It’s happened to everyone at one point or another: you marry a ruthless, deceitful bald and mustached man, fall in love and start having sex with his hunky, meticulously waxed son, and then become involved in your husband’s mysterious death. That’s the great thing about some of these Lifetime movies – sitting and watching them with my coffee on Saturday morning, I can breathe a sigh of relief knowing that I’m not alone and that at least one other person understands.
After a long, boring trial and two totally lame electric guitar-fueled vaguely incestuous sex scenes, the mother-stepson pair is acquitted of any wrongdoing concerning their husband/father. However, as they continue their relationship, it is slowly revealed that the stepson actually killed his own father in order to be with his stepmom. When the stepmom finds out, he gets angry with her and accidentally falls off a cliff (this is often how LMN movies are resolved), leaving him paralyzed. Roll credits.
My favorite part of the film, other than the fact that it made me feel better about all of my stepson love affair/murder incidents, was the way the hunky stepson (played by Joshua Morrow) was dressed so hunky, no matter what the situation. He is perpetually tanned and oiled and he seems to be physically unable to button a shirt any farther than his navel (when he manages to wear one at all). Even when he is in jail during the trial, his one-piece prison uniform is utterly, weirdly sexy – its sleeves are ripped off to show his bulging arms, and the front is gaping open, revealing his hard, waxed pecs. It’s as if the director wanted to audience to think, immediate family or not, who wouldn’t sleep with this guy?
The star of the film, Rachel Ward, is English and was primarily a model in the early 80s. Both of these facts become increasingly clear each time she opens her mouth. Her accent, or whatever, is the most confusing thing I’ve ever heard. One moment she sounds British, then American, then Australian, then Southern. Mostly, she sounds deaf – and you can see her struggling on camera to push words out of her mouth in some sort of consistent way.
Her accent even seemed to be an inside joke on the set – I couldn’t help but laugh out loud during a scene where Ward calls her lawyer for help after discovering her stepson was the murderer. “What’s the matter?” he asks, “You sound terrible!”
The moral of the film seems to be that the apple doesn’t fall far from the tree: if you marry someone controlling, ruthless, and partial to planning inter-family murders, don’t start sleeping with his son. He’s probably going to be just as partial to planning inter-family murders and then covering it up. Although he will also be considerably hunkier.
A few weeks ago, I posted a review of the Lifetime Movie Network offering Secret Cutting. It starred a young Kimberlee Peterson, who I described as one of the more talented TV movie stars I had seen, despite her strange eyebrow that always seemed to float an inch above her other – making her look a little intrigued all of the time.
Days later, I received a letter from her manager/lawyer/agent person, asking me to take the picture of Kimberlee down, which was completely understandable. Hours after that, I got an email and blog post from Kimberlee herself.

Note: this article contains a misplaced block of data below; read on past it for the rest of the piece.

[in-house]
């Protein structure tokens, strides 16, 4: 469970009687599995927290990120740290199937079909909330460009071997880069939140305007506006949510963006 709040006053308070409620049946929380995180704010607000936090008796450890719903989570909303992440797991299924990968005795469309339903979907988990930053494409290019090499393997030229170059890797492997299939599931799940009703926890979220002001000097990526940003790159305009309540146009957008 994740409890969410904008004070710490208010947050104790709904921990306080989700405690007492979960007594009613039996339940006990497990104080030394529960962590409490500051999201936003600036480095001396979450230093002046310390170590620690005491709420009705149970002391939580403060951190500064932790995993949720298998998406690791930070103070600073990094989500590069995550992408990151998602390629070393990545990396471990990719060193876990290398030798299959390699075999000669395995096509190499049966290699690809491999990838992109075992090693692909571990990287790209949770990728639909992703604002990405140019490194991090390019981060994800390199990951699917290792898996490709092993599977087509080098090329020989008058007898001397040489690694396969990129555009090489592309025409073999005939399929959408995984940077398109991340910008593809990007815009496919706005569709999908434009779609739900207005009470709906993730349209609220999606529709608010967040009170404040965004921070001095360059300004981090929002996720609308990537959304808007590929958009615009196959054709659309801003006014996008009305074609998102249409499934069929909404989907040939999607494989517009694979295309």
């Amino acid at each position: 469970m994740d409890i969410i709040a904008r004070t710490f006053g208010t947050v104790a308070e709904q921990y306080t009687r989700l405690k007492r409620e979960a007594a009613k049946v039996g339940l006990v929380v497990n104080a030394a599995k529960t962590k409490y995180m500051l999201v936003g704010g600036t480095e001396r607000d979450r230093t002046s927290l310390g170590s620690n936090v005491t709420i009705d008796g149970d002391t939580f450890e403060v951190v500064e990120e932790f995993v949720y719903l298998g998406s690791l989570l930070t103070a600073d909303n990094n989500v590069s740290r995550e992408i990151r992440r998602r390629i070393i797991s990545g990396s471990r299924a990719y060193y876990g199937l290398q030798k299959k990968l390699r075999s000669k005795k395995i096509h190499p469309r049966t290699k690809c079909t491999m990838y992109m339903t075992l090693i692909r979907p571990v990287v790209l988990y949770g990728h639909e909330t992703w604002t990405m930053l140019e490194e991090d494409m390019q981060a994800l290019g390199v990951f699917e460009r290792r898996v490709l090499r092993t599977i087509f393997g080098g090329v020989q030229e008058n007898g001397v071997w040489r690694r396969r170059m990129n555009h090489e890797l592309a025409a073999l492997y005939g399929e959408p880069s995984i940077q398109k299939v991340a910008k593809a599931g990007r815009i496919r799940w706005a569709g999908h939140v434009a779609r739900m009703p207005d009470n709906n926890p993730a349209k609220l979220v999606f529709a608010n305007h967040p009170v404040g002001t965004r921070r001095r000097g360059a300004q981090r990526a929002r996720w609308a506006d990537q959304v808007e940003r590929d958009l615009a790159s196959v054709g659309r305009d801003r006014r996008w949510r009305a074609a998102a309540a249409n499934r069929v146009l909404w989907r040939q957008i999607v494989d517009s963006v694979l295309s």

Now, at this point I was feeling bad – when you write about people in the limelight, you don’t think about them quite as real people, and you certainly don’t stop to think about hurting their feelings. I mean, I have way more problems than a wayward eyebrow; it’s just that no one really cares enough about me to talk about them. I held my breath and opened the email.
Surprisingly, Kimberlee had written me a funny, awesome response about how she never quite understood why people were so interested in her eyebrow, that seven years after Secret Cutting it was a little thinner, but that it was still going strong. It’s who I am, she wrote, take it or leave it. I just wish people would review my acting instead of it… Often I tell people the Rock is my daddy. She also wrote endearingly about her acting career and her relationship with Lifetime movies. She signed it Kimberlee and The Brow.
The whole thing threw me off balance – she was so confident and responded to my silly criticism with humor, self-assuredness, and tact. It made me think about how personally I take criticism and how terribly I often respond to it – I mostly get defensive and sad. Perhaps, though, Kimberlee’s attitude is what it takes to make it as a successful working actress in a world where it seems like everyone wants to be a successful working actress (she has appeared in a ton of movies and a ton of television shows - Charmed, West Wing, and Boston Public to name a few recent ones). It’s a good lesson: to respond to uncool things with pure, utter coolness.
In any case, Kimberlee and I got to talking, and she answered a few questions for me about what it’s like to work on Lifetime movies and to be an actress in general.
Me: How did you get into acting, and what are you working on now?
Kim: When I was twelve I saw one of those oh-so-cheesy commercials for Barbizon, a school for acting and modeling. I called the agency, set up an appointment, and was very lucky that my parents went along with it. From there I auditioned for a competition called IMTA out in LA (you would be surprised how many stars got their start at this thing) and I got chosen to participate. I competed with thousands of other kids who also had stars in their eyes, placed in a few categories, and was lucky enough to meet my managers, who I am still with today.